- Focus on high-income earners and partnerships: The IRS aims to increase audit rates for high-income earners, partnerships, and other high earners who have seen a decline in audit rates over the past decade.
- Technology and AI: The IRS plans to leverage improved technology and Artificial Intelligence (AI) to enhance its compliance efforts. AI will help detect tax cheating, identify emerging compliance threats, and improve case selection to avoid unnecessary audits.
- Fairness safeguards: Audit rates for individuals earning less than $400,000 a year will not increase, and fairness safeguards will be introduced for those claiming the Earned Income Tax Credit (EITC).
- High-wealth and partnership compliance: The IRS will prioritise high-income cases and expand its efforts to collect taxes from high-wealth individuals and partnerships.
- AI in partnership compliance: The IRS is using AI to identify compliance risks in large partnerships, with examinations planned for some of the largest and most complex partnership returns.
- Balance sheet discrepancies: The IRS will focus on high-risk large partnerships that have discrepancies in balance sheets, with discrepancies in the millions of dollars.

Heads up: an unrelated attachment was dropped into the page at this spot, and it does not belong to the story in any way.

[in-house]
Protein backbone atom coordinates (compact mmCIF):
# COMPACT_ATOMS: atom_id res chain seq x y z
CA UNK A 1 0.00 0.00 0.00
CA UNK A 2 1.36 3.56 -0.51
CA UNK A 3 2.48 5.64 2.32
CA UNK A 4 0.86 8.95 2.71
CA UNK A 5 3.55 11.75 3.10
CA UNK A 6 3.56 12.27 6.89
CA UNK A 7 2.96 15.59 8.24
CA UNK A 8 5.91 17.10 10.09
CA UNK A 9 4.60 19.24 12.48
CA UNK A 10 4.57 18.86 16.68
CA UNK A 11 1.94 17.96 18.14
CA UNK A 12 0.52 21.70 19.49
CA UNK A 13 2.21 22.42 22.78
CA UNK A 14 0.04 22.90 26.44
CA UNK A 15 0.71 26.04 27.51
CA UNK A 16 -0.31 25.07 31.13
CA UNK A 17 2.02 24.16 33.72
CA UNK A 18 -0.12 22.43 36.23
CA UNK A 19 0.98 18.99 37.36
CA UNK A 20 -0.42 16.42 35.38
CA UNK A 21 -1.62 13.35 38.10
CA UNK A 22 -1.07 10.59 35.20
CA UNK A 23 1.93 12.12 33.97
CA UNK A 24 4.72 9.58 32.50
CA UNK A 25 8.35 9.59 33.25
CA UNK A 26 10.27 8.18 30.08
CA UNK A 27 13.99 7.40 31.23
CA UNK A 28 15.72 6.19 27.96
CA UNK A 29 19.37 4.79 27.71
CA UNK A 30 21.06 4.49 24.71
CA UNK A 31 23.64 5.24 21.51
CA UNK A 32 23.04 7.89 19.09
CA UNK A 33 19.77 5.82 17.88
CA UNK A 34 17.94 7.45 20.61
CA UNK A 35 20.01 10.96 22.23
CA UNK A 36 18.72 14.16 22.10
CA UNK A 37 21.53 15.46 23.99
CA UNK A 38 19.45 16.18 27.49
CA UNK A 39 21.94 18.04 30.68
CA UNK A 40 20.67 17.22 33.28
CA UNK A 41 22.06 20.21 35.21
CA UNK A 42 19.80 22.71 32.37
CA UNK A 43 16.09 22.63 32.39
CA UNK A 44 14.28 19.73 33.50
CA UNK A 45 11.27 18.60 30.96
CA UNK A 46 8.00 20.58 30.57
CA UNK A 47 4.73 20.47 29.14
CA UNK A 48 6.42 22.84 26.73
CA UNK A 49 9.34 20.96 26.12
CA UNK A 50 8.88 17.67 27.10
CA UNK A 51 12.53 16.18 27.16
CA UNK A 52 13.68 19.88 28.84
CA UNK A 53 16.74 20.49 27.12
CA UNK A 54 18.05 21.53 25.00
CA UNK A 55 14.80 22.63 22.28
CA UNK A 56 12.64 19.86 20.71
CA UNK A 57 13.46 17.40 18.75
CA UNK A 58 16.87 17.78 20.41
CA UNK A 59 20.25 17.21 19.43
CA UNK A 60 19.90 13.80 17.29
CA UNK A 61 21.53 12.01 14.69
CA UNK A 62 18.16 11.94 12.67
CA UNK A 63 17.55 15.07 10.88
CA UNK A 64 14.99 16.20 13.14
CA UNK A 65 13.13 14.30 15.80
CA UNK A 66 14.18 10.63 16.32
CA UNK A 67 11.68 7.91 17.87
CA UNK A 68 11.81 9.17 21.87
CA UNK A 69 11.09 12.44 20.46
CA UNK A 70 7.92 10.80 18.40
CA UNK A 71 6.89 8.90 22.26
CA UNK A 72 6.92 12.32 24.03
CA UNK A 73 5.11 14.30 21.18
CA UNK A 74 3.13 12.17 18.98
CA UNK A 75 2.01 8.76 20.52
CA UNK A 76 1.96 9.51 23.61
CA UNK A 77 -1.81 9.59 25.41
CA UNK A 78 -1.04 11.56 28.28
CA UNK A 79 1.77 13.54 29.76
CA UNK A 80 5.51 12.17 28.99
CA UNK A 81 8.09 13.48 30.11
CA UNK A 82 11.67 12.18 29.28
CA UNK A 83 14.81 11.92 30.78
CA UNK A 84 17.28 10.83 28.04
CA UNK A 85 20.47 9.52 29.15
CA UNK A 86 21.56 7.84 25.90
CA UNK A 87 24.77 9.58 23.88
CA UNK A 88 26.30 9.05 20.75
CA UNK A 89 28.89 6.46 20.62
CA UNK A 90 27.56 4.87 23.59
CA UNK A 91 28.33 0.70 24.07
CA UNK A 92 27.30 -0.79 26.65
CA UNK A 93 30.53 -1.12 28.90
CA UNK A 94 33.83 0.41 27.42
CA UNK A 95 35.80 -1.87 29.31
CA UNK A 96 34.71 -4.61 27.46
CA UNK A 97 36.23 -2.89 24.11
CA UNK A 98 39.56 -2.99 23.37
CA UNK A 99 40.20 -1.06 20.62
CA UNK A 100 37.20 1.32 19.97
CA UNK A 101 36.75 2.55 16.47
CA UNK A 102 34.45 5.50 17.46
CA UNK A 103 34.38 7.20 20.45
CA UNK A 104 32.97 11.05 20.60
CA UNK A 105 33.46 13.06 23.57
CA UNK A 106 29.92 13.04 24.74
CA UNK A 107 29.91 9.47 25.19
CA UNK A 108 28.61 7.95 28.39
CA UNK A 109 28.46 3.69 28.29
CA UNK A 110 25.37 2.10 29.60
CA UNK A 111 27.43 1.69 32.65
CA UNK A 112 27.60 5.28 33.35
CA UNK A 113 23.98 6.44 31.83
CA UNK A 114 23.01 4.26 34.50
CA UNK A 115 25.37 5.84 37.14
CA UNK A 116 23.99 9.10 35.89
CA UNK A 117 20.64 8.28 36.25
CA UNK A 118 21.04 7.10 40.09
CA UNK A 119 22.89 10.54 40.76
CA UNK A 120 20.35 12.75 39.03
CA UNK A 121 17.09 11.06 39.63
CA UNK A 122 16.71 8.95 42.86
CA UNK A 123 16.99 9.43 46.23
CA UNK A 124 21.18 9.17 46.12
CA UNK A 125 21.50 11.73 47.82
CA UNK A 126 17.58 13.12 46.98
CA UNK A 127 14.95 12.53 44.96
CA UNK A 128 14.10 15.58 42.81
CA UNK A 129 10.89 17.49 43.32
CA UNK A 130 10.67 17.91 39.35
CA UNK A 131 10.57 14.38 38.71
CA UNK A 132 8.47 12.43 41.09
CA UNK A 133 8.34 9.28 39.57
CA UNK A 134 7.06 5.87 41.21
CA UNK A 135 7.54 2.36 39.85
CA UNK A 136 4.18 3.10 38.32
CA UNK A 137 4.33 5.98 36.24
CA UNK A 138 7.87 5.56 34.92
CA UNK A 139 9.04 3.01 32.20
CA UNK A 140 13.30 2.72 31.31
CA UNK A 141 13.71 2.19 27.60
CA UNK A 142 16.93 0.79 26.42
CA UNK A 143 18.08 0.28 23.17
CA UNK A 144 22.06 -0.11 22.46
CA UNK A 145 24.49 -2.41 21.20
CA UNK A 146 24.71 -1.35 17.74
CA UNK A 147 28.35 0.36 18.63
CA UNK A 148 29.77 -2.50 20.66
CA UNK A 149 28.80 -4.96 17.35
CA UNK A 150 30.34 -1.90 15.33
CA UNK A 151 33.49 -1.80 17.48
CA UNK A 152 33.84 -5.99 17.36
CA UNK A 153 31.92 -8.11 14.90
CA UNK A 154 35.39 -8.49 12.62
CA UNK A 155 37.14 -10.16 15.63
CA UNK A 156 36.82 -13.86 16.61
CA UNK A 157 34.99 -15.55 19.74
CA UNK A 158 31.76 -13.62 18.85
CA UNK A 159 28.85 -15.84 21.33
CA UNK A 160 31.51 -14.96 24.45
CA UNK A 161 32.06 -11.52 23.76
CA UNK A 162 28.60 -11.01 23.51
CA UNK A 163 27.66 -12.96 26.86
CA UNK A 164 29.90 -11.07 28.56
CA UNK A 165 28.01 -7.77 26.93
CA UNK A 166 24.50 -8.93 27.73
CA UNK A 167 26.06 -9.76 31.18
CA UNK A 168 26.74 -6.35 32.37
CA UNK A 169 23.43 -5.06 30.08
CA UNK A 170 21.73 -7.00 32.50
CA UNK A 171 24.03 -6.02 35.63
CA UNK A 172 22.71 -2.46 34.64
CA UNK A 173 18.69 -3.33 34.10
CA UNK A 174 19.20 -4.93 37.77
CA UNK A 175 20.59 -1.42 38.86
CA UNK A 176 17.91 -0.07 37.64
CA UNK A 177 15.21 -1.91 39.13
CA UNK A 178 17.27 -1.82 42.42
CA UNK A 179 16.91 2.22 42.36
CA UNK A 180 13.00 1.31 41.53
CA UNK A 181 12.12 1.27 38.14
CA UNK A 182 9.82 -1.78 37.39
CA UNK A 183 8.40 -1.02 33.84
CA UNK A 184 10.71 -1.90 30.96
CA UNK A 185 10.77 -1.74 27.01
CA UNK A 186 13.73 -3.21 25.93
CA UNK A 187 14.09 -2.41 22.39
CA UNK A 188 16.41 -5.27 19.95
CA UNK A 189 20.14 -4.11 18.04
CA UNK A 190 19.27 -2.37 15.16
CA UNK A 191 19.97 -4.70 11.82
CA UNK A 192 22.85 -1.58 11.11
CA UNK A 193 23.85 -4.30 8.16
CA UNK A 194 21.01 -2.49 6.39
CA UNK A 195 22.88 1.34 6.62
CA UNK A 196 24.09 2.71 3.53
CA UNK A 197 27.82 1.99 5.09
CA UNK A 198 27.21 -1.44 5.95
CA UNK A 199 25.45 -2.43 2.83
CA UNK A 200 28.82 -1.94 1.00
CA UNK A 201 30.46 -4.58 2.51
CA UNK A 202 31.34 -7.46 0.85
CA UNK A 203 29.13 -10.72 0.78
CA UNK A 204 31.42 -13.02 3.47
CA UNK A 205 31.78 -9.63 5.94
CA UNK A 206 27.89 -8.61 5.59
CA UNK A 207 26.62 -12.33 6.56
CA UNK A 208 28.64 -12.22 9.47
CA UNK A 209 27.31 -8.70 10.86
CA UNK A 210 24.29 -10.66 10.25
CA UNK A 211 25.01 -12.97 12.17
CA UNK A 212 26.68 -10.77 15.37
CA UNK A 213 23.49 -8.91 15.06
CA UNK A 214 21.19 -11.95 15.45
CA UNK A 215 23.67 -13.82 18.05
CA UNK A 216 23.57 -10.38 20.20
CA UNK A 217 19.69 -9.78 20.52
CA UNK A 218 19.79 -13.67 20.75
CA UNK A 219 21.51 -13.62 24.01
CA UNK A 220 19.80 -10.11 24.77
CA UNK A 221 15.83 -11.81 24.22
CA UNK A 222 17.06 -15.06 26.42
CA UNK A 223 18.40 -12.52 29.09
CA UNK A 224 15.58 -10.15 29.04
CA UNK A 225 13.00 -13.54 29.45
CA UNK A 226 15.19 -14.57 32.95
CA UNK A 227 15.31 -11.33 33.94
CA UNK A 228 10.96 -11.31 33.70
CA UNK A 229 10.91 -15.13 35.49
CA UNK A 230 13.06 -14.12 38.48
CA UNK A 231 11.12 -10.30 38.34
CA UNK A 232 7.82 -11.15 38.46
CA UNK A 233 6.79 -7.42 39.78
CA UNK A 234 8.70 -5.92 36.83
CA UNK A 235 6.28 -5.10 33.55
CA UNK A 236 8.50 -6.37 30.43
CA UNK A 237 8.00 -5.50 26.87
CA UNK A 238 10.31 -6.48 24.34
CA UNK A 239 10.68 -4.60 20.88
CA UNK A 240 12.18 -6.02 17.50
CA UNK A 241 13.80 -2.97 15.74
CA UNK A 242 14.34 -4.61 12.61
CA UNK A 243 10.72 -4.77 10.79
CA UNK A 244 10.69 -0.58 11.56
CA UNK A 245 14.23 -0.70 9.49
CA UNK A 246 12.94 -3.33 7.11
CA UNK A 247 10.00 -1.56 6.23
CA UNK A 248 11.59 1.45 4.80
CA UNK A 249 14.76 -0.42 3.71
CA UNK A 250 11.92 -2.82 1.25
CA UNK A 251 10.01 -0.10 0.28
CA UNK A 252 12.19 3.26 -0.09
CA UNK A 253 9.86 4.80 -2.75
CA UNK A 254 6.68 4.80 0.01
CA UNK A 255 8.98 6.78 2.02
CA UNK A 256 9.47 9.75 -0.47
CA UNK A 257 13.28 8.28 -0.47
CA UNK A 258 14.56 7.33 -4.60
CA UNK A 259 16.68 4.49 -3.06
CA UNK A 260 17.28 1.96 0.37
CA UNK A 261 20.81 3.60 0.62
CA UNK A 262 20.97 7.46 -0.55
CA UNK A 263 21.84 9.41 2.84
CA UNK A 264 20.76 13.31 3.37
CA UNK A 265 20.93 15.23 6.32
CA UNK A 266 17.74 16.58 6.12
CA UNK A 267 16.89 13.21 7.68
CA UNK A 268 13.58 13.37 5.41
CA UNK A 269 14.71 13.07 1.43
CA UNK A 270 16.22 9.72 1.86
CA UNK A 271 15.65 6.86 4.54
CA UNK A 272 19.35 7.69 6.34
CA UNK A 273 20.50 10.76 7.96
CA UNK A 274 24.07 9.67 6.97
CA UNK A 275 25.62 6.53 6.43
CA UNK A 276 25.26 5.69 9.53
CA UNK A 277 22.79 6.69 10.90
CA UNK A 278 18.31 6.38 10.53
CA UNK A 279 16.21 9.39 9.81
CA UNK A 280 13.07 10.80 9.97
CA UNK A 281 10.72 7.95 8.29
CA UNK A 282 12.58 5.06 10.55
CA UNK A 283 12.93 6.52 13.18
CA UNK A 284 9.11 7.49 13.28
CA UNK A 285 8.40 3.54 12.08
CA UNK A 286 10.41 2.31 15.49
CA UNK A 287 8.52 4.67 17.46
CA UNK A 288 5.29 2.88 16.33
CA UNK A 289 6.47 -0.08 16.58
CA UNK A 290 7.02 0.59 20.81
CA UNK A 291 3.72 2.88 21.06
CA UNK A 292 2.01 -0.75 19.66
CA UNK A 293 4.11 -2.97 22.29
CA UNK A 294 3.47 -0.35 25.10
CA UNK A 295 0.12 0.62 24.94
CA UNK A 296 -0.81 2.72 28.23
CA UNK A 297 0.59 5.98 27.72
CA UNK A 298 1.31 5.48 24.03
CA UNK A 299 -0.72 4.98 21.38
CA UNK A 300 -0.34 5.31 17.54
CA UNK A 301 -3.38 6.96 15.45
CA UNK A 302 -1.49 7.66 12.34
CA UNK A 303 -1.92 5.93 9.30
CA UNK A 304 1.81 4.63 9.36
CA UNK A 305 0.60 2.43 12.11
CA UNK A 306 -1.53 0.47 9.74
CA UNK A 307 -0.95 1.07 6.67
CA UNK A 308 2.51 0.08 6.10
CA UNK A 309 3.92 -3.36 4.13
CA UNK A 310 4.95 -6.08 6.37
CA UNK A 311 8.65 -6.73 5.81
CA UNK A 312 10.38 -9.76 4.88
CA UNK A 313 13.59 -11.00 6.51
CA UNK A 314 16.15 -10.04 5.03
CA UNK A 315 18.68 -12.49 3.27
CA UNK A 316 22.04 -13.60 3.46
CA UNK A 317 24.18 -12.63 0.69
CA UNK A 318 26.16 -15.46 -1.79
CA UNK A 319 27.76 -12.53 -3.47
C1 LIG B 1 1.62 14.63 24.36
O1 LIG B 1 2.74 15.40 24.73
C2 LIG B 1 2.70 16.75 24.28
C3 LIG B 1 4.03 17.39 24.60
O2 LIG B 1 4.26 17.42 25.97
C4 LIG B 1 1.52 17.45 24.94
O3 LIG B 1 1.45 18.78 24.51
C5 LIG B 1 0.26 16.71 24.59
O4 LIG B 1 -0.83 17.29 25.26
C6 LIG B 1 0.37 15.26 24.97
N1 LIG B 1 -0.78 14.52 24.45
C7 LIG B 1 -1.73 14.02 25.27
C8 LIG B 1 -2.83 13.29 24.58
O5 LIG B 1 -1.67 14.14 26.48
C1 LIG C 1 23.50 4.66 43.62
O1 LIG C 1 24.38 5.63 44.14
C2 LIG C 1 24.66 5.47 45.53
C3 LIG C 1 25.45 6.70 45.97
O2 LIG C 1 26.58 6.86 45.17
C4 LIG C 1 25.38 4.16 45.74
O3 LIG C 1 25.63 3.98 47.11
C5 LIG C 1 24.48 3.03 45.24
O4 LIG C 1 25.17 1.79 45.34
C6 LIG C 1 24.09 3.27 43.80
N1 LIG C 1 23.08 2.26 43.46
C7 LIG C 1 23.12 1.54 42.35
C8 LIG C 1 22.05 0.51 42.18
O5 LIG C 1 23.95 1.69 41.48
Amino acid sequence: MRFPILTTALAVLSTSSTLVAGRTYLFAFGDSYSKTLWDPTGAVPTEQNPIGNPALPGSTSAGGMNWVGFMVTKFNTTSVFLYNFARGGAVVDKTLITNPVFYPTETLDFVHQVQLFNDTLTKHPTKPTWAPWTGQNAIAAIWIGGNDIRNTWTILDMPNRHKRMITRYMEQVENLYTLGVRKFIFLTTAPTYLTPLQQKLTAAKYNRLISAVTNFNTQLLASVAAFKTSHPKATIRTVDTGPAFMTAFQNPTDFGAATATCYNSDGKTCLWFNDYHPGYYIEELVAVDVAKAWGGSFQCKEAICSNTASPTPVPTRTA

- Priority areas for compliance work: The IRS will focus on areas such as digital assets, FBAR violations, and issues related to labor brokers in its compliance efforts.
- Protecting taxpayers: The IRS will work to protect taxpayers from scams and schemes, particularly those targeting average taxpayers with more modest incomes.
- Equity in audits: Efforts will be made to improve equity in audits, especially concerning Earned Income Tax Credits.
- Emerging scams: The IRS will continue to warn taxpayers about emerging scams and schemes that fraudsters use to exploit recent tax law changes.